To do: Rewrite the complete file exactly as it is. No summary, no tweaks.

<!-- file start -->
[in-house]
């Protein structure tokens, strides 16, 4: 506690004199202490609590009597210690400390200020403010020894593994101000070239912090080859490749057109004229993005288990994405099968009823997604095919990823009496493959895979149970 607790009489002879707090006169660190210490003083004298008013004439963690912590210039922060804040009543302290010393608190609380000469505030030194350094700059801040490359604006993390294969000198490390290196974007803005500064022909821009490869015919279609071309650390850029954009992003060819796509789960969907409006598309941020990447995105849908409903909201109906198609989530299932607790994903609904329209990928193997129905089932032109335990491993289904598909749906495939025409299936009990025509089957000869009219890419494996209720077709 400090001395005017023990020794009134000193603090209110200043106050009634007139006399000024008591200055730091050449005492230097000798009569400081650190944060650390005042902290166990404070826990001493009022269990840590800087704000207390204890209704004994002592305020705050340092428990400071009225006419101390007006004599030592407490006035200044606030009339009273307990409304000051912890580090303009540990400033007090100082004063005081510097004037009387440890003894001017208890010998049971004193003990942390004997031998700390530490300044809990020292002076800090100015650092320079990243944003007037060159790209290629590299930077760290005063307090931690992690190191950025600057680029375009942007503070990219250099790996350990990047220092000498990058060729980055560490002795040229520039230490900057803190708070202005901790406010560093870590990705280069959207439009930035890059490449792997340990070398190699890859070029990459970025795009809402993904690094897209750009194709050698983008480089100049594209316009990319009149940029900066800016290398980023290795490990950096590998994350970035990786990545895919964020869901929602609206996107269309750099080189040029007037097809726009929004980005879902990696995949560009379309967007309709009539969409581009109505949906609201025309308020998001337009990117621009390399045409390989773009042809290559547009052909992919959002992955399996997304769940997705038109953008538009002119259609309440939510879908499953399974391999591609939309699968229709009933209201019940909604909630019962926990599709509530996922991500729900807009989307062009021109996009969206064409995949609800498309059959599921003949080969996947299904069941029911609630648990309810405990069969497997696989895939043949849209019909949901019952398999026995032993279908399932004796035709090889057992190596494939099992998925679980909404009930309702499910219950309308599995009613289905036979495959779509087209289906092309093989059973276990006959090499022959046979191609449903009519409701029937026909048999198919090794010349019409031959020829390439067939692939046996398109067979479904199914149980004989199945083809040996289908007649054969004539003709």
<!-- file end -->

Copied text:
[in-house]
């Protein structure tokens, strides 16, 4: 506690004199202490609590009597210690400390200020403010020894593994101000070239912090080859490749057109004229993005288990994405099968009823997604095919990823009496493959895979149970 607790009489002879707090006169660190210490003083004298008013004439963690912590210039922060804040009543302290010393608190609380000469505030030194350094700059801040490359604006993390294969000198490390290196974007803005500064022909821009490869015919279609071309650390850029954009992003060819796509789960969907409006598309941020990447995105849908409903909201109906198609989530299932607790994903609904329209990928193997129905089932032109335990491993289904598909749906495939025409299936009990025509089957000869009219890419494996209720077709 400090001395005017023990020794009134000193603090209110200043106050009634007139006399000024008591200055730091050449005492230097000798009569400081650190944060650390005042902290166990404070826990001493009022269990840590800087704000207390204890209704004994002592305020705050340092428990400071009225006419101390007006004599030592407490006035200044606030009339009273307990409304000051912890580090303009540990400033007090100082004063005081510097004037009387440890003894001017208890010998049971004193003990942390004997031998700390530490300044809990020292002076800090100015650092320079990243944003007037060159790209290629590299930077760290005063307090931690992690190191950025600057680029375009942007503070990219250099790996350990990047220092000498990058060729980055560490002795040229520039230490900057803190708070202005901790406010560093870590990705280069959207439009930035890059490449792997340990070398190699890859070029990459970025795009809402993904690094897209750009194709050698983008480089100049594209316009990319009149940029900066800016290398980023290795490990950096590998994350970035990786990545895919964020869901929602609206996107269309750099080189040029007037097809726009929004980005879902990696995949560009379309967007309709009539969409581009109505949906609201025309308020998001337009990117621009390399045409390989773009042809290559547009052909992919959002992955399996997304769940997705038109953008538009002119259609309440939510879908499953399974391999591609939309699968229709009933209201019940909604909630019962926990599709509530996922991500729900807009989307062009021109996009969206064409995949609800498309059959599921003949080969996947299904069941029911609630648990309810405990069969497997696989895939043949849209019909949901019952398999026995032993279908399932004796035709090889057992190596494939099992998925679980909404009930309702499910219950309308599995009613289905036979495959779509087209289906092309093989059973276990006959090499022959046979191609449903009519409701029937026909048999198919090794010349019409031959020829390439067939692939046996398109067979479904199914149980004989199945083809040996289908007649054969004539003709």